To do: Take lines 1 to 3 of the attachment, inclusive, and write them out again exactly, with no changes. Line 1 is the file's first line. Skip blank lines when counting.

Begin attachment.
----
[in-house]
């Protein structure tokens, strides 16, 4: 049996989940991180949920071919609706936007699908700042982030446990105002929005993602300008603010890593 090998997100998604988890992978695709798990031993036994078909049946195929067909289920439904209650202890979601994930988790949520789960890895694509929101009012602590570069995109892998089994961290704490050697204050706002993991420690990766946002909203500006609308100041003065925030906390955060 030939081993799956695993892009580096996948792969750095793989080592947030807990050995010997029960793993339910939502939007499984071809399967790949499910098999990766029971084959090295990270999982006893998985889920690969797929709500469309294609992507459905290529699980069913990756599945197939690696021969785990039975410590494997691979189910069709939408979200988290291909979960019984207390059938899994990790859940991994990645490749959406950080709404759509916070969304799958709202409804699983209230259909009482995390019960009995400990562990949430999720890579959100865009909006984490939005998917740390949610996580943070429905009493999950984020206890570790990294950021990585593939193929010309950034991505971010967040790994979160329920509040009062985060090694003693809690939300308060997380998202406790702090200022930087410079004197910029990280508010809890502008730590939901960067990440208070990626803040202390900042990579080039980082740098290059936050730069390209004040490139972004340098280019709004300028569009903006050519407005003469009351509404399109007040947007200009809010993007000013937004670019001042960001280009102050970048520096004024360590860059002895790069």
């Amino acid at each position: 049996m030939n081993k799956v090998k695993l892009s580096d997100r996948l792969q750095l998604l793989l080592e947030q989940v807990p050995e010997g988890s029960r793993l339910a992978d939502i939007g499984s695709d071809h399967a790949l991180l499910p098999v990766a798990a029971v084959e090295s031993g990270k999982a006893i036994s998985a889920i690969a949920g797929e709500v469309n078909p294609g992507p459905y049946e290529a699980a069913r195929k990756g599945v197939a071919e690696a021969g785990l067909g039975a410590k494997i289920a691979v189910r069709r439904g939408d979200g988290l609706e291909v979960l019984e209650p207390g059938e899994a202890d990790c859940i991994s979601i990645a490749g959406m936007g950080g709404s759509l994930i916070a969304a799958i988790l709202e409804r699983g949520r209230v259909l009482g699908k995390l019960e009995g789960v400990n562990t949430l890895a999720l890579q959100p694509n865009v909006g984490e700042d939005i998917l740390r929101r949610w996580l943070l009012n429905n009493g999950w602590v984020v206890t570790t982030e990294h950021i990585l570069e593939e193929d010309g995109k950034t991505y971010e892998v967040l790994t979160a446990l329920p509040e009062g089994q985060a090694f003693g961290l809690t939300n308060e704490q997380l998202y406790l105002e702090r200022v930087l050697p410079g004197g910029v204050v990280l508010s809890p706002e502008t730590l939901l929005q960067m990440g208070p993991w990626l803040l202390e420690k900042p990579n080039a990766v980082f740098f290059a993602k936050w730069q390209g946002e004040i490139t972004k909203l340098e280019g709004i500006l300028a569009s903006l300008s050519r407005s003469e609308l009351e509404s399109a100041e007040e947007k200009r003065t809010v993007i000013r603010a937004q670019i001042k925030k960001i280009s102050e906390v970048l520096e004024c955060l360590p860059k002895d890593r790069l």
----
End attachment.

[in-house]
């Protein structure tokens, strides 16, 4: 049996989940991180949920071919609706936007699908700042982030446990105002929005993602300008603010890593 090998997100998604988890992978695709798990031993036994078909049946195929067909289920439904209650202890979601994930988790949520789960890895694509929101009012602590570069995109892998089994961290704490050697204050706002993991420690990766946002909203500006609308100041003065925030906390955060 030939081993799956695993892009580096996948792969750095793989080592947030807990050995010997029960793993339910939502939007499984071809399967790949499910098999990766029971084959090295990270999982006893998985889920690969797929709500469309294609992507459905290529699980069913990756599945197939690696021969785990039975410590494997691979189910069709939408979200988290291909979960019984207390059938899994990790859940991994990645490749959406950080709404759509916070969304799958709202409804699983209230259909009482995390019960009995400990562990949430999720890579959100865009909006984490939005998917740390949610996580943070429905009493999950984020206890570790990294950021990585593939193929010309950034991505971010967040790994979160329920509040009062985060090694003693809690939300308060997380998202406790702090200022930087410079004197910029990280508010809890502008730590939901960067990440208070990626803040202390900042990579080039980082740098290059936050730069390209004040490139972004340098280019709004300028569009903006050519407005003469009351509404399109007040947007200009809010993007000013937004670019001042960001280009102050970048520096004024360590860059002895790069």
């Amino acid at each position: 049996m030939n081993k799956v090998k695993l892009s580096d997100r996948l792969q750095l998604l793989l080592e947030q989940v807990p050995e010997g988890s029960r793993l339910a992978d939502i939007g499984s695709d071809h399967a790949l991180l499910p098999v990766a798990a029971v084959e090295s031993g990270k999982a006893i036994s998985a889920i690969a949920g797929e709500v469309n078909p294609g992507p459905y049946e290529a699980a069913r195929k990756g599945v197939a071919e690696a021969g785990l067909g039975a410590k494997i289920a691979v189910r069709r439904g939408d979200g988290l609706e291909v979960l019984e209650p207390g059938e899994a202890d990790c859940i991994s979601i990645a490749g959406m936007g950080g709404s759509l994930i916070a969304a799958i988790l709202e409804r699983g949520r209230v259909l009482g699908k995390l019960e009995g789960v400990n562990t949430l890895a999720l890579q959100p694509n865009v909006g984490e700042d939005i998917l740390r929101r949610w996580l943070l009012n429905n009493g999950w602590v984020v206890t570790t982030e990294h950021i990585l570069e593939e193929d010309g995109k950034t991505y971010e892998v967040l790994t979160a446990l329920p509040e009062g089994q985060a090694f003693g961290l809690t939300n308060e704490q997380l998202y406790l105002e702090r200022v930087l050697p410079g004197g910029v204050v990280l508010s809890p706002e502008t730590l939901l929005q960067m990440g208070p993991w990626l803040l202390e420690k900042p990579n080039a990766v980082f740098f290059a993602k936050w730069q390209g946002e004040i490139t972004k909203l340098e280019g709004i500006l300028a569009s903006l300008s050519r407005s003469e609308l009351e509404s399109a100041e007040e947007k200009r003065t809010v993007i000013r603010a937004q670019i001042k925030k960001i280009s102050e906390v970048l520096e004024c955060l360590p860059k002895d890593r790069l």